After one season with the Pirates, Tenace was through playing. He went on to coach, manage and instruct, including a stint with the Cardinals as minor league hitting coordinator from 2002-07.

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The Cardinals had the right idea, but the wrong position in mind, when they acquired strong-hitting Cecil Cooper from the Red Sox.

Fifty years ago, on Nov. 30, 1970, the Cardinals chose Cooper in the Rule 5 draft. Cooper, 20, was the Midwest League batting champion in 1970, but the Red Sox didn’t put him on their 40-man major-league winter roster, leaving him eligible to be drafted by another organization.

The Cardinals took advantage of the opportunity to obtain a left-handed hitter who was tailored for the AstroTurf and spacious dimensions of Busch Memorial Stadium in St. Louis.

Cooper ran well and consistently hit line drives to all fields, but his best position was first base. The Cardinals wanted him for the outfield.

Cards call

A standout high school player in Texas, Cooper was 18 when he was selected by the Red Sox in the sixth round of the June 1968 amateur draft. Assigned to a Class A farm club in Jamestown, N.Y., Cooper impressed, batting .452 with 38 hits in 26 games.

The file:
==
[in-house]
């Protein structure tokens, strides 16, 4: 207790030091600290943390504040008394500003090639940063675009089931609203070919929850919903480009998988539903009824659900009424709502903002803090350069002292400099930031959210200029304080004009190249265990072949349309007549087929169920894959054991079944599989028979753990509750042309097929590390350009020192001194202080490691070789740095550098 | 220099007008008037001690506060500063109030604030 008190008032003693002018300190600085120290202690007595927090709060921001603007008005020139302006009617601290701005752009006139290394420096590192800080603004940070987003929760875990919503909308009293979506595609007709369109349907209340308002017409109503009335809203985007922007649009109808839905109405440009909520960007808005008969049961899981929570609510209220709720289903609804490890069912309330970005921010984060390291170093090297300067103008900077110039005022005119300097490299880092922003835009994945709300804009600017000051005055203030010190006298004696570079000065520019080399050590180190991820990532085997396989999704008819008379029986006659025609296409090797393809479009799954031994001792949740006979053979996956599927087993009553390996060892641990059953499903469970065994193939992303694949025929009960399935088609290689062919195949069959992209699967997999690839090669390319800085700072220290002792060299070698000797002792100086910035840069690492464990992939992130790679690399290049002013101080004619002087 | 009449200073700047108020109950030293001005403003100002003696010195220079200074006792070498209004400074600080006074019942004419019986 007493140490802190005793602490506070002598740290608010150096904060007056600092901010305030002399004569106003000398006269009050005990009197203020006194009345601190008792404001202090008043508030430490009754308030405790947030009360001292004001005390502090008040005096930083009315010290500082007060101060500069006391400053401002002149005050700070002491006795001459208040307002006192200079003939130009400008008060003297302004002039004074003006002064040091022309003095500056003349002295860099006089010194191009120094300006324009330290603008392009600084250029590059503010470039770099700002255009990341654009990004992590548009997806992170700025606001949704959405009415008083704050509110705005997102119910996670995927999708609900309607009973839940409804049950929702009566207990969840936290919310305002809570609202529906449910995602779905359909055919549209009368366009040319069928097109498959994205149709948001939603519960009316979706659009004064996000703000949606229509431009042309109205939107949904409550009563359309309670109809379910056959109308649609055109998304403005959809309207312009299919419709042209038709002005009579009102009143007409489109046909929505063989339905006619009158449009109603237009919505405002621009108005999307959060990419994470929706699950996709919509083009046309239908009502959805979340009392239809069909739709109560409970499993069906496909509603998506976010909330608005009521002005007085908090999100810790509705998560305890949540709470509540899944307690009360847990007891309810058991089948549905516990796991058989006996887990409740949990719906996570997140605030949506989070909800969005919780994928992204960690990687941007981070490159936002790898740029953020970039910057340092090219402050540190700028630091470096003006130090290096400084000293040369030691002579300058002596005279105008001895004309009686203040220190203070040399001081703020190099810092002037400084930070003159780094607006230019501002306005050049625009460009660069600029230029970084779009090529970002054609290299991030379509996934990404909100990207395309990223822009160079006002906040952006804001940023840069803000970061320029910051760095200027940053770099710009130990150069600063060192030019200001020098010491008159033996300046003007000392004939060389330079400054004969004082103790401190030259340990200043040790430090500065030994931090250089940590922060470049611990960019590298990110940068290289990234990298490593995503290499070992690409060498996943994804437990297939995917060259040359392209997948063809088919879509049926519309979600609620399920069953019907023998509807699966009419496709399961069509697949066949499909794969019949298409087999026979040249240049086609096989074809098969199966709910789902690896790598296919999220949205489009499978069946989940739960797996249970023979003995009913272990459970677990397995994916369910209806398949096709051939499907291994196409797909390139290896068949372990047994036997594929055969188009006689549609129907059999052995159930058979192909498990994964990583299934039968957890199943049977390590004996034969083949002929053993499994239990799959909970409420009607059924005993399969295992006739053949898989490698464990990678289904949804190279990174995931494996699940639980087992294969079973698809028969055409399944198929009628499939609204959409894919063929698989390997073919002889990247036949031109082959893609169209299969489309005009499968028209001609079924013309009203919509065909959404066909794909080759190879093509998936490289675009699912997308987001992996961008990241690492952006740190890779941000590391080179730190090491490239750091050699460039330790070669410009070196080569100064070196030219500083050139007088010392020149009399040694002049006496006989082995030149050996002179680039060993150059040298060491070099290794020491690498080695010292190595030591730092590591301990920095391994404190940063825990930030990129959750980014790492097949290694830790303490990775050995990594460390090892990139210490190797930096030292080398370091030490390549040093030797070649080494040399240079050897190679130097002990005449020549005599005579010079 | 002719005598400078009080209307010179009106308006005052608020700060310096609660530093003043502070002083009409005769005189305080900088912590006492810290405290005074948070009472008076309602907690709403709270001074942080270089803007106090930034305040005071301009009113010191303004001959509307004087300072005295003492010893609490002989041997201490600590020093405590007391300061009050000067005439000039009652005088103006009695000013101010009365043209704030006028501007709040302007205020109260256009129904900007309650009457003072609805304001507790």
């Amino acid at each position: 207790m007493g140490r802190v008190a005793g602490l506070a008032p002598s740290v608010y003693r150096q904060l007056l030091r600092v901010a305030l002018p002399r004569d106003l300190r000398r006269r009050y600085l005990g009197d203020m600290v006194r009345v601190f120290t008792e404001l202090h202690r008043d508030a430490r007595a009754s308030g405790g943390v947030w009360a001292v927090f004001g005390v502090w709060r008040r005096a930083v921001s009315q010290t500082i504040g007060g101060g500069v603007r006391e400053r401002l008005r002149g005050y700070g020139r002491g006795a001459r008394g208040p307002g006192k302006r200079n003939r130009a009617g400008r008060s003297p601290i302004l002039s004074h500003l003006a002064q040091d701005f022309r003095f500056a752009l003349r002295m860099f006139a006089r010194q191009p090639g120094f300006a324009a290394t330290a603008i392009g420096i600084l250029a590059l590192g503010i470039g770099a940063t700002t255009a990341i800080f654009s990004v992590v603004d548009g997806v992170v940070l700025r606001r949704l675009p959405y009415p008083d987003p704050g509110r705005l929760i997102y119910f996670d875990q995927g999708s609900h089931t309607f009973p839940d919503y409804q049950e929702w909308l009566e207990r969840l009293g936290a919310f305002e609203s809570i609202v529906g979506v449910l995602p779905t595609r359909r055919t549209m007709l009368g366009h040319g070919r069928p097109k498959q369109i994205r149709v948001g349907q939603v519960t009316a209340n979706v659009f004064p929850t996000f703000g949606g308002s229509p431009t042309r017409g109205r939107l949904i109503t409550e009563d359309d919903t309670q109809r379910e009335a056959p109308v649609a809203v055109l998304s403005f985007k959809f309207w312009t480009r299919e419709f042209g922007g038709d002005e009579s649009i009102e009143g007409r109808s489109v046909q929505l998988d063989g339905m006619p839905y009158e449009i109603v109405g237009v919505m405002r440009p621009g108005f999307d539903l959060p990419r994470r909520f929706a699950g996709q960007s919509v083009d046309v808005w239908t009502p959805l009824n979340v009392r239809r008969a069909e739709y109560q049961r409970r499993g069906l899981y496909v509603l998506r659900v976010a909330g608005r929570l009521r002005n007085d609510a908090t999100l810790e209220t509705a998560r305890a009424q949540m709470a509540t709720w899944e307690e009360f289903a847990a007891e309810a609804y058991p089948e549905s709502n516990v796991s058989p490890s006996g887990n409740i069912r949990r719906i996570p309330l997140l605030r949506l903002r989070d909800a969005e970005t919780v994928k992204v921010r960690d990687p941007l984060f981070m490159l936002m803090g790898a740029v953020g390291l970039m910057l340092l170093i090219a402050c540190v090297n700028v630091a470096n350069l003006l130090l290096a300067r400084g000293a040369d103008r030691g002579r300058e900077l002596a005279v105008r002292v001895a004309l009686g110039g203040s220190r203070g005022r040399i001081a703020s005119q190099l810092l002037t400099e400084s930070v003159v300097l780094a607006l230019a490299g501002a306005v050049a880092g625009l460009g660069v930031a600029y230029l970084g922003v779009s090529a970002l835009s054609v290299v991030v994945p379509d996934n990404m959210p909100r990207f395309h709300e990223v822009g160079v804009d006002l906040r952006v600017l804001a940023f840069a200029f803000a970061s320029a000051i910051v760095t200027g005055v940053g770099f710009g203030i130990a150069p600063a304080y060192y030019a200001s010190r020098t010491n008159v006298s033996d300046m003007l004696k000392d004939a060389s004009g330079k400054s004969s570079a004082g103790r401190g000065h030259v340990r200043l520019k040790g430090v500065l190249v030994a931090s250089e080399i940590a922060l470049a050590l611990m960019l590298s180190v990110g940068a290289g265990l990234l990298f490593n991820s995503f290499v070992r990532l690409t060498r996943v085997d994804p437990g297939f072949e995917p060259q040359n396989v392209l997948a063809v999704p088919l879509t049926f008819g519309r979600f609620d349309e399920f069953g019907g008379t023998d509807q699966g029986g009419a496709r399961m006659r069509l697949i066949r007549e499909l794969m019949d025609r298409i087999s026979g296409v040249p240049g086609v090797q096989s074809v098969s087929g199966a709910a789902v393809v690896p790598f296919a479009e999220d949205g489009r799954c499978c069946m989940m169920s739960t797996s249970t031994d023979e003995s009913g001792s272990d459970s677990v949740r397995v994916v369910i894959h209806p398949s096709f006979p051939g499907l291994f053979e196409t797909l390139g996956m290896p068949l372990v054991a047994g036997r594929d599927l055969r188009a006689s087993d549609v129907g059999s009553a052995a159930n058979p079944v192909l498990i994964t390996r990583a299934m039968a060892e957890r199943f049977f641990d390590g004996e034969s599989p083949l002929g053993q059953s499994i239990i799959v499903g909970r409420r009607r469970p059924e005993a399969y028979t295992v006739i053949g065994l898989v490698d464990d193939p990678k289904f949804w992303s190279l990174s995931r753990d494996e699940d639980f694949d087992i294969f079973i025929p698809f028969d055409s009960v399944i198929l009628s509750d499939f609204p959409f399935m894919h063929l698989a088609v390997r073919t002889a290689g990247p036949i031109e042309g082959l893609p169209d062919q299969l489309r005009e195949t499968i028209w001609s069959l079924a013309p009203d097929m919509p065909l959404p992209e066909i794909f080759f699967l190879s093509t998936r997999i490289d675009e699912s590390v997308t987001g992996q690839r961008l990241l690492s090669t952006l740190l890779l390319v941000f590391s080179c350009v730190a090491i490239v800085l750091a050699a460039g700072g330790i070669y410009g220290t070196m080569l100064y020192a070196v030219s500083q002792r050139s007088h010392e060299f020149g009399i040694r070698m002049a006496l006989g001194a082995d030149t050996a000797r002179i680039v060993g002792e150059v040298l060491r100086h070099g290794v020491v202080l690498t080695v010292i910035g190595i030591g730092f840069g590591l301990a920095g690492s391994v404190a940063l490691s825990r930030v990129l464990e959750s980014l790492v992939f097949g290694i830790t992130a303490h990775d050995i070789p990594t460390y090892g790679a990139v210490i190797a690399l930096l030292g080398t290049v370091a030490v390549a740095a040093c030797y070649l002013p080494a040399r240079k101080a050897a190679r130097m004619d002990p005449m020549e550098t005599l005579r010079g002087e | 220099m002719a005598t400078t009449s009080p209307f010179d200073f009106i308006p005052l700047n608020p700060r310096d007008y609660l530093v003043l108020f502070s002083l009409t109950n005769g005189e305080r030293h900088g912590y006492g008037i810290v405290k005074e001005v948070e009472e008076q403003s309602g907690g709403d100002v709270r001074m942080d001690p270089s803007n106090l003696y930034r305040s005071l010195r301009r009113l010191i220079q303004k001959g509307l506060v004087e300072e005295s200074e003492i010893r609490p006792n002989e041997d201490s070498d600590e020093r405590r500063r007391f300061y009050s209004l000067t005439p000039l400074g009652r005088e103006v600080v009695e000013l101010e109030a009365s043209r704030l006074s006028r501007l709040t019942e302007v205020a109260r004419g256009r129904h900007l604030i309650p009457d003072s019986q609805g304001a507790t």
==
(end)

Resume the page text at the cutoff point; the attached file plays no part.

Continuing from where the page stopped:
Though he continued to hit well, Cooper stayed in Class A the next two seasons. He hit .297 as the first baseman for Greenville, S.C., in 1969 and .336 for Danville, Ill., in 1970. Cooper primarily played first base for Danville but he also appeared in the outfield in 47 games.

The Cardinals were looking for backup outfielders for the 1971 season. When Cooper was left unprotected, the Cardinals paid the required $25,000 fee to draft him and put him on their 40-man major-league winter roster as an outfielder.